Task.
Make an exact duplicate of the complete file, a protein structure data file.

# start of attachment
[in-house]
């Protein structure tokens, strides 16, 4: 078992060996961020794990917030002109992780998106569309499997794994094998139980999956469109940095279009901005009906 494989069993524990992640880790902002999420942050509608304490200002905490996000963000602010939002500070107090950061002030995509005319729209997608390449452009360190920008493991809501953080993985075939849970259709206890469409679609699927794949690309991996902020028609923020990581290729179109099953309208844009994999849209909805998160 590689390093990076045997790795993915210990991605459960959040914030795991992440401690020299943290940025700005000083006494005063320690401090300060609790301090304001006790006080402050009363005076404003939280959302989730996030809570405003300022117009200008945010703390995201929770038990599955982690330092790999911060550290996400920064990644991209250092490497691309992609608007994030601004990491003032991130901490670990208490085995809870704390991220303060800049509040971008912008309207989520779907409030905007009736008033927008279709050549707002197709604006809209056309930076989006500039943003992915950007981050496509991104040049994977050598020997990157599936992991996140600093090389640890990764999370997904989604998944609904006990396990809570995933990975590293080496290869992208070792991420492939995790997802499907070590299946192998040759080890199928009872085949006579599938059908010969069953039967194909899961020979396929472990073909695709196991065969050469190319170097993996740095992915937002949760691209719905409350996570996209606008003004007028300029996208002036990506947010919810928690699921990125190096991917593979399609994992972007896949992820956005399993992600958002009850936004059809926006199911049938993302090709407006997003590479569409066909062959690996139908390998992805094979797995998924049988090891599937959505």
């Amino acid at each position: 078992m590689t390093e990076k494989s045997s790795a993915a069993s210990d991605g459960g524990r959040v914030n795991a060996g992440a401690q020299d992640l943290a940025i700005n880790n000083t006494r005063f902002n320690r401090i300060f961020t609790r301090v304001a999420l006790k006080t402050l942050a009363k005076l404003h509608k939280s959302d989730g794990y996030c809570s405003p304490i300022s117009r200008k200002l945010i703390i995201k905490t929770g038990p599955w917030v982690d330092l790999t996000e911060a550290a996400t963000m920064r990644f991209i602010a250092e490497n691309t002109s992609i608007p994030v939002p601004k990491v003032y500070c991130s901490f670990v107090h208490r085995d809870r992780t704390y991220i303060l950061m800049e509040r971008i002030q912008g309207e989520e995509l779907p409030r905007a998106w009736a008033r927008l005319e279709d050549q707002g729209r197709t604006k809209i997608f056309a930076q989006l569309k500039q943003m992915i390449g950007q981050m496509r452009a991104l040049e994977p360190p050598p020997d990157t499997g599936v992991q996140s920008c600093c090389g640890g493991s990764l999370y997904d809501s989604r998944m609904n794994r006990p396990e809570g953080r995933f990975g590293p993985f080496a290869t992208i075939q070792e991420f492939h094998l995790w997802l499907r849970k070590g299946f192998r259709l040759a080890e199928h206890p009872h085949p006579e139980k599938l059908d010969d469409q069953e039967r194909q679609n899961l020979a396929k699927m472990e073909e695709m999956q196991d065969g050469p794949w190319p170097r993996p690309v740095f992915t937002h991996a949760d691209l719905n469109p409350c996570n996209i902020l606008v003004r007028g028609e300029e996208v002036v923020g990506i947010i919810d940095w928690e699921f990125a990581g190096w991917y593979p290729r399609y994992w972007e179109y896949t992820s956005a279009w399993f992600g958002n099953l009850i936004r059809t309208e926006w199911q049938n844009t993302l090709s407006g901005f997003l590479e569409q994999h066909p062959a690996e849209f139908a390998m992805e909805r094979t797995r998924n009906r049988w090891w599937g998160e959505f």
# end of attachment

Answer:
[in-house]
């Protein structure tokens, strides 16, 4: 078992060996961020794990917030002109992780998106569309499997794994094998139980999956469109940095279009901005009906 494989069993524990992640880790902002999420942050509608304490200002905490996000963000602010939002500070107090950061002030995509005319729209997608390449452009360190920008493991809501953080993985075939849970259709206890469409679609699927794949690309991996902020028609923020990581290729179109099953309208844009994999849209909805998160 590689390093990076045997790795993915210990991605459960959040914030795991992440401690020299943290940025700005000083006494005063320690401090300060609790301090304001006790006080402050009363005076404003939280959302989730996030809570405003300022117009200008945010703390995201929770038990599955982690330092790999911060550290996400920064990644991209250092490497691309992609608007994030601004990491003032991130901490670990208490085995809870704390991220303060800049509040971008912008309207989520779907409030905007009736008033927008279709050549707002197709604006809209056309930076989006500039943003992915950007981050496509991104040049994977050598020997990157599936992991996140600093090389640890990764999370997904989604998944609904006990396990809570995933990975590293080496290869992208070792991420492939995790997802499907070590299946192998040759080890199928009872085949006579599938059908010969069953039967194909899961020979396929472990073909695709196991065969050469190319170097993996740095992915937002949760691209719905409350996570996209606008003004007028300029996208002036990506947010919810928690699921990125190096991917593979399609994992972007896949992820956005399993992600958002009850936004059809926006199911049938993302090709407006997003590479569409066909062959690996139908390998992805094979797995998924049988090891599937959505």
């Amino acid at each position: 078992m590689t390093e990076k494989s045997s790795a993915a069993s210990d991605g459960g524990r959040v914030n795991a060996g992440a401690q020299d992640l943290a940025i700005n880790n000083t006494r005063f902002n320690r401090i300060f961020t609790r301090v304001a999420l006790k006080t402050l942050a009363k005076l404003h509608k939280s959302d989730g794990y996030c809570s405003p304490i300022s117009r200008k200002l945010i703390i995201k905490t929770g038990p599955w917030v982690d330092l790999t996000e911060a550290a996400t963000m920064r990644f991209i602010a250092e490497n691309t002109s992609i608007p994030v939002p601004k990491v003032y500070c991130s901490f670990v107090h208490r085995d809870r992780t704390y991220i303060l950061m800049e509040r971008i002030q912008g309207e989520e995509l779907p409030r905007a998106w009736a008033r927008l005319e279709d050549q707002g729209r197709t604006k809209i997608f056309a930076q989006l569309k500039q943003m992915i390449g950007q981050m496509r452009a991104l040049e994977p360190p050598p020997d990157t499997g599936v992991q996140s920008c600093c090389g640890g493991s990764l999370y997904d809501s989604r998944m609904n794994r006990p396990e809570g953080r995933f990975g590293p993985f080496a290869t992208i075939q070792e991420f492939h094998l995790w997802l499907r849970k070590g299946f192998r259709l040759a080890e199928h206890p009872h085949p006579e139980k599938l059908d010969d469409q069953e039967r194909q679609n899961l020979a396929k699927m472990e073909e695709m999956q196991d065969g050469p794949w190319p170097r993996p690309v740095f992915t937002h991996a949760d691209l719905n469109p409350c996570n996209i902020l606008v003004r007028g028609e300029e996208v002036v923020g990506i947010i919810d940095w928690e699921f990125a990581g190096w991917y593979p290729r399609y994992w972007e179109y896949t992820s956005a279009w399993f992600g958002n099953l009850i936004r059809t309208e926006w199911q049938n844009t993302l090709s407006g901005f997003l590479e569409q994999h066909p062959a690996e849209f139908a390998m992805e909805r094979t797995r998924n009906r049988w090891w599937g998160e959505f």